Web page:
Dividend issues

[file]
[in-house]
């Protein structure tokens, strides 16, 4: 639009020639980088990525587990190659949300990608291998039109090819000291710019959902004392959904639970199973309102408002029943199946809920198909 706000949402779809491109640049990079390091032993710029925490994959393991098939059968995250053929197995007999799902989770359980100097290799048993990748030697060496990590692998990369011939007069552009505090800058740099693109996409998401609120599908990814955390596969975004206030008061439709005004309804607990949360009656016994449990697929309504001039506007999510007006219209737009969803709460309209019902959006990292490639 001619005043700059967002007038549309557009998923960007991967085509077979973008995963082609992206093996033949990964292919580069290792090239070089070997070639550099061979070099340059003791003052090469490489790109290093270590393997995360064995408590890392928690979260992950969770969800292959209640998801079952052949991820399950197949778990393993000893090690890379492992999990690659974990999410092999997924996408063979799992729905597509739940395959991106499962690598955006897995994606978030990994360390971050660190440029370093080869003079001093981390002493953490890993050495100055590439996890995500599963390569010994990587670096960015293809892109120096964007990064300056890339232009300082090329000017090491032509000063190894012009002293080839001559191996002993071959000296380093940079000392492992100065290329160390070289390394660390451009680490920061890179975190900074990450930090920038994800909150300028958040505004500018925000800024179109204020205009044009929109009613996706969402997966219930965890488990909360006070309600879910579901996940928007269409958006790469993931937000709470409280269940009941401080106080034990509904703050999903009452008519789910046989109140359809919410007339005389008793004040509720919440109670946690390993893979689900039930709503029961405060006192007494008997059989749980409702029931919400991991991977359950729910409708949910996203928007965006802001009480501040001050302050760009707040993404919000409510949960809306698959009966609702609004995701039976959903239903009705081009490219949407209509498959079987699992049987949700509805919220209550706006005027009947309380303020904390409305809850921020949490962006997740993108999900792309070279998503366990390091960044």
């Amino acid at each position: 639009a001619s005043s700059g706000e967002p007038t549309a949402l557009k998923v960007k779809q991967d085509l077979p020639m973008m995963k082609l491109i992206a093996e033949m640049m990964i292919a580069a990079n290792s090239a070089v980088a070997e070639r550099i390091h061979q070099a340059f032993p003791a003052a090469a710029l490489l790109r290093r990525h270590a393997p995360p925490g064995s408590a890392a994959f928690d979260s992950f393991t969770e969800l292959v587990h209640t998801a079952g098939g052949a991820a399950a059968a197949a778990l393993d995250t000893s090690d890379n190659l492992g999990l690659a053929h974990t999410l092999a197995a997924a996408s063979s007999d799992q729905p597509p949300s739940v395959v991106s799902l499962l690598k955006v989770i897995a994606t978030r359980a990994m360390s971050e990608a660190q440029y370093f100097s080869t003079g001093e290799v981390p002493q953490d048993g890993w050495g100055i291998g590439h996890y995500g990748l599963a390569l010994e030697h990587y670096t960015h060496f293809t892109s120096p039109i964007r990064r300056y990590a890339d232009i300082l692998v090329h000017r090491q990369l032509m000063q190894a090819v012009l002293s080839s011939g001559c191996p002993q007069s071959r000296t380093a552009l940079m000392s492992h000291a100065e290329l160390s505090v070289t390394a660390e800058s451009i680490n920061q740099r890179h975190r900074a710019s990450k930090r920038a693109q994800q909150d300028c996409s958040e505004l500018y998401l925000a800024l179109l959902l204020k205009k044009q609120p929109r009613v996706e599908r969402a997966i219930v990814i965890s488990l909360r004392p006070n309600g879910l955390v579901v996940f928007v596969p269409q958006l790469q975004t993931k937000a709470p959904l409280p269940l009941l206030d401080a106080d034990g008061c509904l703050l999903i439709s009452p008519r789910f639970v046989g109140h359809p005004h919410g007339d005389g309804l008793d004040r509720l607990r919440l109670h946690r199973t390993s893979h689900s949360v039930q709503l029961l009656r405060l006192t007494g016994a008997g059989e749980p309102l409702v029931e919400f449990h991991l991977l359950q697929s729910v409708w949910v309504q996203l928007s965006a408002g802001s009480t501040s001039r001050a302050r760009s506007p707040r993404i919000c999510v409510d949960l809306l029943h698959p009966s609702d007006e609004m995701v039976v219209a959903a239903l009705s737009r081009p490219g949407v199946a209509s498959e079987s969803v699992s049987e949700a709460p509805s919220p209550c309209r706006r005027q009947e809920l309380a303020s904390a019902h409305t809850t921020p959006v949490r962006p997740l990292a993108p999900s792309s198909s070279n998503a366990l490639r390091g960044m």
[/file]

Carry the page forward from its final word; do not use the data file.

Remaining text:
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<ol><li> 1. Subject: Corporate Governance Presentation: Dividend Issues SUBMITTED BY: SUBMITTED TO: Hasan Mukhtar Bajwa SIR Awad Raheel Hafiz Jawad Mehtab Wajid Ali Afraz Hamid </li><li> 2. Dividend is distribution of value to the shareholders. Usually, firms pay dividends in the form of cash or additional stock. There are several important dates to note when a firms board of directors declares that a dividend . These include Declaration Date: This is the date on which companys board of directors declares that a dividend will be paid. The board determines the amount of dividend, the board declare a dividend payment either in cash dividend, stock split option or stock repurchase. </li><li> 3. Record Date: This is the date on which a company reviews its book to determine its shareholders of record. Shareholders who hold a particular stock on this date will receive the firms dividend payment. Ex-Dividend Date : After the record Date has been determined, it is two business days prior to the record date. If an investor buys a stock before ex-dividend date, then he or she will receive the dividend payment. If an investor purchases the stock on or after the ex-dividend date, then he or she is not entitled to receive the dividend. </li><li> 4. Payment Date : The dividend checks are mailed to shareholders of record. </li><li> 5. A companys business decisions involve investment, financing and payout policies. Directors of companies must decide how much cash, if any, to pay to shareholders and whether the payment should be in the form of dividends or repurchase shares. The amount of money involved in payment suggests payout decision is a significant issue in many companies operation. It is evident from empirical studies that investors supply capital to business only because they have the reasonable expectation of eventually receiving payouts from company in one form or another. (De Anglo &amp; De Anglo, 2007) The decision on the companys payout policy should be consistent with the overall financial objective of maximising shareholders wealth. </li><li> 6. Managers can do two things with current years earning Distribute as cash dividend or Retain them in company With retain earning Make additional investments Pay down debt </li><li> 7. Dividends are an active decision variable (Lintner). In a much larger study, some of the findings by Bray et. al. (2005) were consistent with those of Lintner: Maintaining current level of dividend per share is a high priority and is of similar importance to investment decisions. Managers see little reward for increasing dividends. Dividends are inflexible and smoothed relative to profits. Share repurchases are very flexible with no need for smoothing repurchases are made using the residual cash flow after investment spending. </li><li> 8. Asymmetric Information: A situation in which one party in a transaction has more or superior information compared to another. This often happens in transactions where the seller knows more than the buyer, although the reverse can happen as well. Potentially, this could be a harmful situation because one party can take advantage of the other party's lack of knowledge. AGENCY COST: A type of internal cost that arises from, or must be paid to, an agent acting on behalf of a principal. Agency costs arise because of core problems such as conflicts of interest between shareholders and management. Shareholders wish for management to run the company in a way that increases shareholder value. But management may wish to grow the company in ways that maximize their personal power and wealth that may not be in the best interests of shareholders. </li><li> 9. corporate governance mechanisms are designed to mitigate agency costs, they may accomplish this by reducing asymmetric information. This can happen directly through incentives that encourage managers to reveal information concerning their level of effort and perquisite consumption, in order to qualify for incentive payments. This can also happen indirectly, as many corporate governance mechanisms are designed to improve monitoring, making it difficult for managers to conceal the extent of their shirking and of their perquisites consumption. </li><li> 10. Independent and active boards, a greater reliance on performance related payment systems, and the use of debt financing all reduce asymmetric information, whereas greater ownership concentration is associated with increased information asymmetry. Number of non-executive directors serving in the board, the number of audit committee meetings per year, the ratio of CEO benefits to total CEO income, the fraction of outstanding shares held by block-holders and the total debt ratio are the most important factors in mitigating information asymmetry. </li><li> 11. If you are a stockholder in Willamette Industries, how much information do you have about its worldwide operations and its competitors? How much can you really find out about its future prospects by reading current financial statements or, these days, Web page message boards? Answer : Best answer is to send cash dividend checks with reflect the companys prospects and financial position. </li><li> 12. Managers are reluctant to lose control over this cash. Managerial compensation, power and status are related to the size of firm. Managers are more interested in growth of firm, instead of shareholder value. Cash dividends, therefore are a way of removing free cash flow from managerial control in firms that face limited investment opportunities. </li><li> 13. Mature and declining industries will have limited investment opportunities. New and expanding industries have more growth opportunities. Shareholder of mature and declining industries will expect more cash dividend, because of negative NPV. On other hand the shareholders of new and expanding industries are less concerned with cash dividends. </li><li> 14. Common law countries: stronger investor protection law. Civil law countries: Less stronger then common law countries. Divided payout ratios of new and expanding companies, measured by growth in sales, were lower than those of mature companies in common law countries. Dividend payout ratio of mature companies in civil law countries were significantly lower than those of mature companies in common law countries. Note: Combination of governance structure and investor protection laws result in reducing agency cost. </li><li> 15. Share buyback Effects of tax : 40 per on cash dividend and 20 per on capital gains Lump-sum buyback sees increase by 20 % in price of stock Over time, depending on market conditions, price go up by 3%. </li><li> 16. Use firms excess cash to buy stock back Repurchases are an alternative to dividends for distributing cash to shareholders, with some advantages over paying cash Advantages of Stock Repurchases: 1. Cash is distributed to shareholders who want it Only shareholders who decide to sell get cash 2. As repurchases are usually done over time, firm has flexibility to scale back or reverse decision </li><li> 17. 3. Tax advantage to shareholders since cash distributed comes to shareholders as a capital gain rather than classified as dividend dividends are taxed at higher rate 4. Purchasing stock provides signal to market that firm believes share undervalued typically results in increase in share price 5. In some firms, control by certain shareholders is important and a reduction in number of shares increases their percentage ownership </li><li> 18. Assume that any investments a firm makes are NPV = 0 Investments themselves would not create or destroy value. As before, dividends then merely determine where an investor gets income from dividends versus capital gains Is dividend policy irrelevant in this case? Do investors care how they get income? </li><li> 19. Dividend policy determines how investors receive income. This is an important issue because dividends are taxed more heavily than capital gains. In Canada: Only 50% of a capital gain is taxable Dividends are taxed as regular income, although dividend tax credit reduces the excess taxation Ceteris paribus, investors prefer income to be in form of capital gains. </li><li> 20. Because dividends are taxed more highly than capital gains, taxable investors prefer small or no dividends (all else being equal). Firms which pay dividends have to offer higher before tax returns in order to compensate investors for the higher tax they must pay. Implication: Firms with high dividends should have lower share prices than identical firms with lower dividends. Dividend policy does matter. Implication: Tax free investors (e.g. pension funds) will prefer to invest in high dividend stocks. </li><li> 21. Note: even if dividends and capital gains are taxed at same rate, there is still a tax advantage in capital gains Tax timing option Taxes on capital gains are only paid when realized Investors can therefore decide when to sell shares and pay tax Valuable option Investors can sell shares and realize gain when most advantageous for tax purposes Dividends do not have this option Also means that taxes on capital gains can be delayed Present value of taxes to be paid is less if the shares are to be sold far into the future </li><li> 22. In the extreme, the tax disadvantage of dividends means that firms should pay no dividends As long as they have NPV &gt; 0 or NPV = 0 projects to invest in, investors prefer not to get any dividends paid to them. What mitigates the tax effect? Why do firms pay dividends? </li><li> 23. Dividend substitution If capital gains are taxed more favorably than dividends. Some supporting evidence from the US, where dividend payout ratios have been falling in the 1980s and 1990s. Improved performance measures EPS may rise, but if cash is returned rather than used to retire debt, financial risk is increased and P/E ratio along with share price may fall. Return of funds that cannot be profitably used will raise share price. Signalling and undervaluation Managers buying back company stock indicates that they believe the stock is undervalued by the market. Alternatively, a buy-back announcement could be accompanied by some new information, e.g. sale of unprofitable asset/division. </li><li> 24. Resource allocation and agency costs Share repurchase returns capital to shareholders, who can reallocate funds into profitable activities through the capital market. Reduces the potential for managers to inefficiently use free cash (i.e. reduces agency costs). Financial flexibility Payment of dividends is a long-term commitment, and sudden major changes (especially decreases) in dividend policy are unappreciated by market. Buy-backs offer an alternative way to make distributions that may not be permanent. Employee share options Unlike paying dividends, share repurchases do not lead to the ex-dividend price drop- off. Option holders (typically management) prefer a share repurchase to a dividend payout as a means of distributing profits to shareholders. </li></ol>